IE 11 is not supported. For an optimal experience visit our site on another browser.

Book's popularity is no bull----

Profane title boosts sales of academic tome
/ Source: The Associated Press

Bull walks, but it also sells, a Princeton University professor has learned.

Philosophy professor emeritus Harry G. Frankfurt’s short book on the use of bombast, poppycock, hooey and balderdash in American culture has spent several weeks on national best seller lists, despite (or maybe because of) the use of a profanity in its title: “On Bull----.”

Impolite as it is, though, the title has been both a marketing hurdle, and a stroke of sales genius.

The book — an academic and contemplative look at what constitutes bull and how we react to it — hit No. 1 on The New York Times best seller list for nonfiction hardcovers on June 5 and remained last week in the top five. Its success has surprised both Frankfurt, 76, and the book’s publisher, Princeton University Press.

The initial print run was 5,000 copies, but interest swelled after the irreverent Comedy Central talk show host Jon Stewart had Frankfurt as a guest. There are now 300,000 copies in print.

Frankfurt acknowledges that his choice of title undoubtedly fueled sales.

“It is transgressive,” he said. But it has also hit a nerve, he added. “I think people are starved for the truth in this country. They are just tired of being fed a lot of” nonsense.

'Dismayed by deformities of truth'The book, Frankfurt noted, is not intended to be a reaction to current events or a comment on the country’s leadership. Most of the essay actually dates to 1986, when Frankfurt, then teaching at Yale University, drafted it for a group of colleagues. He doesn’t remember exactly what inspired him.

“I’ve always been interested in truth and been dismayed by deformities of truth and neglect of the truth,” he said. “I realized that I had become accustomed to dismissing things as bull----, without really understanding what bull---- was.”

What it is, he decided, is a process of purposely ignoring or skirting truth to further self-interest. It doesn’t have to be a lie, he said — a bad excuse will do, or an evasive answer to a question. Politicians, for example, are adept at spinning rhetoric in a way that will mislead, without ever actually telling a lie.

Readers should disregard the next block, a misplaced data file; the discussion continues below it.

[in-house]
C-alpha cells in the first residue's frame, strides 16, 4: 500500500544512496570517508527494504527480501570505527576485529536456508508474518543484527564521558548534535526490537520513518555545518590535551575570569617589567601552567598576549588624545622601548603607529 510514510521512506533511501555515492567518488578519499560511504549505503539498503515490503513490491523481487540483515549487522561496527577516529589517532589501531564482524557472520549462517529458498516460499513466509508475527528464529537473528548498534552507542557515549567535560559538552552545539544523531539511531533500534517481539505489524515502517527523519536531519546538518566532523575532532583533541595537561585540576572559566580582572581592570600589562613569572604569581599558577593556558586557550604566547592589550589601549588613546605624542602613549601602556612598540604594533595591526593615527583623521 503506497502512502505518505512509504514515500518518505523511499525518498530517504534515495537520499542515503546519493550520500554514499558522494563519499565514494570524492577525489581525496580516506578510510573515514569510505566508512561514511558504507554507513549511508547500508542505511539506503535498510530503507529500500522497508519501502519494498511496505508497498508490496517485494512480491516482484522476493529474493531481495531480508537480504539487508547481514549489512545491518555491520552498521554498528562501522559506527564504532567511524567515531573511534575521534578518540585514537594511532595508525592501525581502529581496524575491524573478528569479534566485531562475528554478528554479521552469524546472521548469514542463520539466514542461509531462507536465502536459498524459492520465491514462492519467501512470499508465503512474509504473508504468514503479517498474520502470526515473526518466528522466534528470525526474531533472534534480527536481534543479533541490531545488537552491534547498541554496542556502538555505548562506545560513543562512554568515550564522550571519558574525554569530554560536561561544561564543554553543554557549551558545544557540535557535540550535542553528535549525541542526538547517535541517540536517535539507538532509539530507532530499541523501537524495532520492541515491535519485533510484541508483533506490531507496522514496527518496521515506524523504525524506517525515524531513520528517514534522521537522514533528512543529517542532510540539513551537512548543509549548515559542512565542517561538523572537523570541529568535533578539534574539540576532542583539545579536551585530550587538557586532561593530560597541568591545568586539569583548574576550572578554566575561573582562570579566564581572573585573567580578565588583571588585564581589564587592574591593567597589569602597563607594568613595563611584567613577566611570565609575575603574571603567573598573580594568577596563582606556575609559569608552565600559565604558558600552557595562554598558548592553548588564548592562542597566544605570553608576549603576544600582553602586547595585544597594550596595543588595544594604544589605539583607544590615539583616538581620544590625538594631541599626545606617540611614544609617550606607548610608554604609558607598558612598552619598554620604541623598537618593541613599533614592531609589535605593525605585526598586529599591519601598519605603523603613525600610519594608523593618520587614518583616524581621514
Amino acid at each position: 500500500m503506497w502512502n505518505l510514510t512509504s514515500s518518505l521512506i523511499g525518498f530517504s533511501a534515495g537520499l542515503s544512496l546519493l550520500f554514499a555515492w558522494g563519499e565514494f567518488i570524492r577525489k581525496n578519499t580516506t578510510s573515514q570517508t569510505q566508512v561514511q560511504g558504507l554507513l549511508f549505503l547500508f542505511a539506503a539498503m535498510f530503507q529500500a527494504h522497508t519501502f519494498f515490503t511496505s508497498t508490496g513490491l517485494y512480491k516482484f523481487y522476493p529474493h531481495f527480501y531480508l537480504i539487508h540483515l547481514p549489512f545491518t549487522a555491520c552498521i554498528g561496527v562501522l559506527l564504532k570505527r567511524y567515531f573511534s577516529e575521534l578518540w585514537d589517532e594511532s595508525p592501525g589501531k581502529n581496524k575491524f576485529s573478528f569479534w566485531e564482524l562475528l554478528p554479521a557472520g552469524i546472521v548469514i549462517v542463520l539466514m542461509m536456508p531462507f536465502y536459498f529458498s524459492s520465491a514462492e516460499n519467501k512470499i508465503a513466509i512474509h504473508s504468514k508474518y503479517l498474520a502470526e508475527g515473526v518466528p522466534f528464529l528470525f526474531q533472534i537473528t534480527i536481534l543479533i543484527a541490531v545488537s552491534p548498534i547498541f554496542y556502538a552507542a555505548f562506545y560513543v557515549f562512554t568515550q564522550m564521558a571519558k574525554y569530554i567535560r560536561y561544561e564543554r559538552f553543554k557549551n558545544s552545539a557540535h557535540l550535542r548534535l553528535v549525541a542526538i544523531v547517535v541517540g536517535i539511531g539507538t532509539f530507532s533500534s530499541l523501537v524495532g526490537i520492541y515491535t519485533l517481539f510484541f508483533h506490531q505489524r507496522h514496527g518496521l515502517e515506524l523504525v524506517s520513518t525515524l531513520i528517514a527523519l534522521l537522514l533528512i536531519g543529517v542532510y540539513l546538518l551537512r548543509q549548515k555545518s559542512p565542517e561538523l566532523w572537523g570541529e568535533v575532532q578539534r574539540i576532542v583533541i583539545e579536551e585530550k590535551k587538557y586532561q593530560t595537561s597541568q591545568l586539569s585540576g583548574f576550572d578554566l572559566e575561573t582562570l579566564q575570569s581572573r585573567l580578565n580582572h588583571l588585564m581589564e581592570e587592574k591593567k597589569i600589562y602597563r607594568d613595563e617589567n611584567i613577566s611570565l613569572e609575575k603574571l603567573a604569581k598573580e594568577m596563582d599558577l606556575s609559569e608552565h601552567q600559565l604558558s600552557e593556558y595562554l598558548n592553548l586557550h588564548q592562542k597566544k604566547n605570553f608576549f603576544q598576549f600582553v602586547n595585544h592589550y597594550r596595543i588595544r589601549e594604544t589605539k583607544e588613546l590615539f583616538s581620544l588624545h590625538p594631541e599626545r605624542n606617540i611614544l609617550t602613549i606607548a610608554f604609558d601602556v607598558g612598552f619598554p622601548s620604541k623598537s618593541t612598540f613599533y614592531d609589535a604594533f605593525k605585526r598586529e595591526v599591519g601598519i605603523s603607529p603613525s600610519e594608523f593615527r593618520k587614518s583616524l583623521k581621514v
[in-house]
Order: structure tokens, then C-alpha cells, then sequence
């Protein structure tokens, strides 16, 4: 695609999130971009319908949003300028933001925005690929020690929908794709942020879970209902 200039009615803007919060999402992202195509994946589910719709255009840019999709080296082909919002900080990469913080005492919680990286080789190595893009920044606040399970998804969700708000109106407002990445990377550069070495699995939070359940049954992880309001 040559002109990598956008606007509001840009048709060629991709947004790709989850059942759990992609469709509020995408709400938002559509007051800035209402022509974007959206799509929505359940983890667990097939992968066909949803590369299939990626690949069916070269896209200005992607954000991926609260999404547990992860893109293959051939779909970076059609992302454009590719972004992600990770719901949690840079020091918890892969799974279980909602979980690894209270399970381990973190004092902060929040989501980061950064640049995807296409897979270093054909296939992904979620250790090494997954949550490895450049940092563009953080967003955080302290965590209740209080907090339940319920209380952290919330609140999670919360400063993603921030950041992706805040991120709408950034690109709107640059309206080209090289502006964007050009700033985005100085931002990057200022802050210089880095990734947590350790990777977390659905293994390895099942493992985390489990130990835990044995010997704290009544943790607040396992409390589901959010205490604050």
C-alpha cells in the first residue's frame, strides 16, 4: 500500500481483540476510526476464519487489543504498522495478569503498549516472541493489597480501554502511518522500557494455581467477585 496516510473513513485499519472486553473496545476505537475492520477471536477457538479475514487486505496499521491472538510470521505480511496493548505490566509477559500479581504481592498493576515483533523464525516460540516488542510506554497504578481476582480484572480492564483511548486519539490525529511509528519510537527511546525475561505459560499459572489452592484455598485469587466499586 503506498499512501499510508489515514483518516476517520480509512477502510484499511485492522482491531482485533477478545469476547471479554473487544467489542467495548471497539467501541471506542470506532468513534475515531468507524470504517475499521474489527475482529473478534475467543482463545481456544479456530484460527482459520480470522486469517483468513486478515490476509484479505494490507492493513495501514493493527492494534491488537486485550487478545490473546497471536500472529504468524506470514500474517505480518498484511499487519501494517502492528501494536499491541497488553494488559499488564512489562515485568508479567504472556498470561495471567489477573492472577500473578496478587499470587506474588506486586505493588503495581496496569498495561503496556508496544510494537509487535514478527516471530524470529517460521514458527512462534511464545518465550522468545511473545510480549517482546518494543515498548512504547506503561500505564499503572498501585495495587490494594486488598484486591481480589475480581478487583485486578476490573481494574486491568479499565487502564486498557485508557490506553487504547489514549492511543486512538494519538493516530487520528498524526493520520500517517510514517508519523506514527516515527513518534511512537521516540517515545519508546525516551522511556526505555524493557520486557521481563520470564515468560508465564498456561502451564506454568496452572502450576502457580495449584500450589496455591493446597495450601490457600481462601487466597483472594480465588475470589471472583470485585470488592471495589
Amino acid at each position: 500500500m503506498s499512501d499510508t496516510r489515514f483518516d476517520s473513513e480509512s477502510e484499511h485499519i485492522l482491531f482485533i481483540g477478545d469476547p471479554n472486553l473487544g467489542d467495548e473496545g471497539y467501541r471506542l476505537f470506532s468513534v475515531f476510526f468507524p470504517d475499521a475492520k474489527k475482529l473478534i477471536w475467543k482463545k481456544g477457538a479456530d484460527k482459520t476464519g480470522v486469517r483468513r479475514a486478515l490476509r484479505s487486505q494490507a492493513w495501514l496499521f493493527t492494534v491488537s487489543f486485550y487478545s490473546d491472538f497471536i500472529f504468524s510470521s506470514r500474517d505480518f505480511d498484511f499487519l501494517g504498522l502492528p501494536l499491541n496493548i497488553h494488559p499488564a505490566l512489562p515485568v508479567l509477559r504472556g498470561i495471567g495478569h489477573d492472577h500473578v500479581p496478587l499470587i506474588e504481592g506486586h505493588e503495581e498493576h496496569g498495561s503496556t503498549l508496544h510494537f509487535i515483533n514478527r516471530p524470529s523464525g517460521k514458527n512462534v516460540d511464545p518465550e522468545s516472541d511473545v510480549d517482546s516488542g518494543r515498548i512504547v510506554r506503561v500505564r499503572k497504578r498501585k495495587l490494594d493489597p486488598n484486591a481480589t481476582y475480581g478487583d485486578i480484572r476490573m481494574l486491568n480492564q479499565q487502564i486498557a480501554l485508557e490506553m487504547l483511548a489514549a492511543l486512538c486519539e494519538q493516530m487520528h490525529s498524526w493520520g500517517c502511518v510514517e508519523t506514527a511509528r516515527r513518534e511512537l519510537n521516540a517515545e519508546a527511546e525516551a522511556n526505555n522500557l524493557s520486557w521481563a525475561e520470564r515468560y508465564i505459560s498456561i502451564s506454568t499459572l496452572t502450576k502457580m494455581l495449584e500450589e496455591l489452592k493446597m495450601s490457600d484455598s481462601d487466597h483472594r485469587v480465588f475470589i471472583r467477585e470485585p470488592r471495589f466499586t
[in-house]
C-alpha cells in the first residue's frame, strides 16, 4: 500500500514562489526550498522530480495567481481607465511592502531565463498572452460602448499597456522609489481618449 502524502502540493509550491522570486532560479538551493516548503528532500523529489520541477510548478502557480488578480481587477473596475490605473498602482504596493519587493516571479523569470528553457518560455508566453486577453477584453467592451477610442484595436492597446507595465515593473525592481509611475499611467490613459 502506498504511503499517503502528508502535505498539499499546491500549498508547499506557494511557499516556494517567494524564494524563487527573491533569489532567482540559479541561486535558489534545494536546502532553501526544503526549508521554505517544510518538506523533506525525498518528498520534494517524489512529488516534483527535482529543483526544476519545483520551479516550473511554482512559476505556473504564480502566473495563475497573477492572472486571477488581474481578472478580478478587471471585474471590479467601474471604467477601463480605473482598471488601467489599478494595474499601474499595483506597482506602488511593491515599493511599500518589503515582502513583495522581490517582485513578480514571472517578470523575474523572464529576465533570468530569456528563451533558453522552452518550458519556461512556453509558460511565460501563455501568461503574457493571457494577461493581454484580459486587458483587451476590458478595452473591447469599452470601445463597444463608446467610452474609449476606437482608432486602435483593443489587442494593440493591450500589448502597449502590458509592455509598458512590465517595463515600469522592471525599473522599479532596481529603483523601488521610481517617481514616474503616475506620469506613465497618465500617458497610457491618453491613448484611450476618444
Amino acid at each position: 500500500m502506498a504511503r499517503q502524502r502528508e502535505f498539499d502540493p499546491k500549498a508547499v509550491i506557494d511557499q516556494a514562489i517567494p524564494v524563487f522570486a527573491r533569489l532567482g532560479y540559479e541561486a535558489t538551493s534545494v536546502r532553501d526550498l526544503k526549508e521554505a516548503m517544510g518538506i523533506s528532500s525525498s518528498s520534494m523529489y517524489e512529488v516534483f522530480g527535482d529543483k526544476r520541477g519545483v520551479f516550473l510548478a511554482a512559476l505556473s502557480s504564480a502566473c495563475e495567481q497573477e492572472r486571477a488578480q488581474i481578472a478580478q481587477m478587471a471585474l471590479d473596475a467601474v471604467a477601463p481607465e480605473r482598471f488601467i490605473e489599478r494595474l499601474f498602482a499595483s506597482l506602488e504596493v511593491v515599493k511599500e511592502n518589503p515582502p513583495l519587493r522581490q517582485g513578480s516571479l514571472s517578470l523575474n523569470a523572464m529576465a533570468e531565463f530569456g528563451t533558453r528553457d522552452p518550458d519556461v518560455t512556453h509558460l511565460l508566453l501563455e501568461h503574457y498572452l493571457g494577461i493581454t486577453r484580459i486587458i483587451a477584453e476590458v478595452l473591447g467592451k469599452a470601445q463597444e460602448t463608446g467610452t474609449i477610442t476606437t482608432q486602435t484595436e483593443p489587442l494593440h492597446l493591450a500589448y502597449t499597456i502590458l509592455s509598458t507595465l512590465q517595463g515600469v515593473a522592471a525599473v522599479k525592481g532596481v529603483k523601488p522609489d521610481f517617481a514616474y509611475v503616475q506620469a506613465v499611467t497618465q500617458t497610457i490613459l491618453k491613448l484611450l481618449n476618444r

And, unlike a lie, people generally recognize bull as bull, and don’t get upset by it. He has concluded that it’s “so prevalent and so accepted that it must serve some sort of useful function.”

Frankfurt submitted the essay to friends and received a favorable response. Months later it was published in Raritan, a literary review, and over the years it developed something of a cult following. Princeton University Press didn’t publish it as a book until this year.

Publicist Debra Liese said the company never considered changing the title.

“I think the term itself is what resonates with people,” she said.

Papers, stores shy awayIt has, however, made for some difficulties. Newspapers have declined to run advertising with the book’s full title.

Wal-Mart, the nation’s biggest retailer, decided not to sell the book in its stores, although it does offer it for sale through its Web site.

“We felt that the title might be a little offensive to some of our customers,” said company spokeswoman Karen Burk.

The producers of “Philosophy Talk,” a radio program that originates from the studios of KALW-FM in San Francisco, canceled an interview with Frankfurt out of concern that his appearance might cause problems with the Federal Communications Commission.

Senior producer Ben Manilla said the station is currently involved in an unrelated license challenge with the FCC, and couldn’t risk added attention. “Which is unfortunate,” Manilla said.

Frankfurt’s other books include “The Reasons of Love,” “Necessity, Volition, and Love” and “The Importance of What We Care About.”